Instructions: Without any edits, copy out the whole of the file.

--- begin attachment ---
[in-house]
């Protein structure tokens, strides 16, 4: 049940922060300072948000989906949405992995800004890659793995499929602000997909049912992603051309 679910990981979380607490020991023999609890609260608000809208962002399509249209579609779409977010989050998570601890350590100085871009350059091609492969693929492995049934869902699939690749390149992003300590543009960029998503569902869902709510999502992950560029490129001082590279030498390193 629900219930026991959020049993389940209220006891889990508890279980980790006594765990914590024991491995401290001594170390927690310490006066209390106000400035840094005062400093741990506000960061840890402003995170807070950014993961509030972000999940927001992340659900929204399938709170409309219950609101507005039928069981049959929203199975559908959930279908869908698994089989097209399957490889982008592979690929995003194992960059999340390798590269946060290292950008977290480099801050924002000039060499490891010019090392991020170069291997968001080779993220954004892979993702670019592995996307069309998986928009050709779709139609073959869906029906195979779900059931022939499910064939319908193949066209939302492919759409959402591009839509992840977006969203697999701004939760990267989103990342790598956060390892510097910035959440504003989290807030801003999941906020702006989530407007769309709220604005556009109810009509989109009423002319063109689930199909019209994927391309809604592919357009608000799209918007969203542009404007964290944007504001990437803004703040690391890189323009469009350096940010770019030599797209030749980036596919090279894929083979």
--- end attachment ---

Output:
[in-house]
């Protein structure tokens, strides 16, 4: 049940922060300072948000989906949405992995800004890659793995499929602000997909049912992603051309 679910990981979380607490020991023999609890609260608000809208962002399509249209579609779409977010989050998570601890350590100085871009350059091609492969693929492995049934869902699939690749390149992003300590543009960029998503569902869902709510999502992950560029490129001082590279030498390193 629900219930026991959020049993389940209220006891889990508890279980980790006594765990914590024991491995401290001594170390927690310490006066209390106000400035840094005062400093741990506000960061840890402003995170807070950014993961509030972000999940927001992340659900929204399938709170409309219950609101507005039928069981049959929203199975559908959930279908869908698994089989097209399957490889982008592979690929995003194992960059999340390798590269946060290292950008977290480099801050924002000039060499490891010019090392991020170069291997968001080779993220954004892979993702670019592995996307069309998986928009050709779709139609073959869906029906195979779900059931022939499910064939319908193949066209939302492919759409959402591009839509992840977006969203697999701004939760990267989103990342790598956060390892510097910035959440504003989290807030801003999941906020702006989530407007769309709220604005556009109810009509989109009423002319063109689930199909019209994927391309809604592919357009608000799209918007969203542009404007964290944007504001990437803004703040690391890189323009469009350096940010770019030599797209030749980036596919090279894929083979």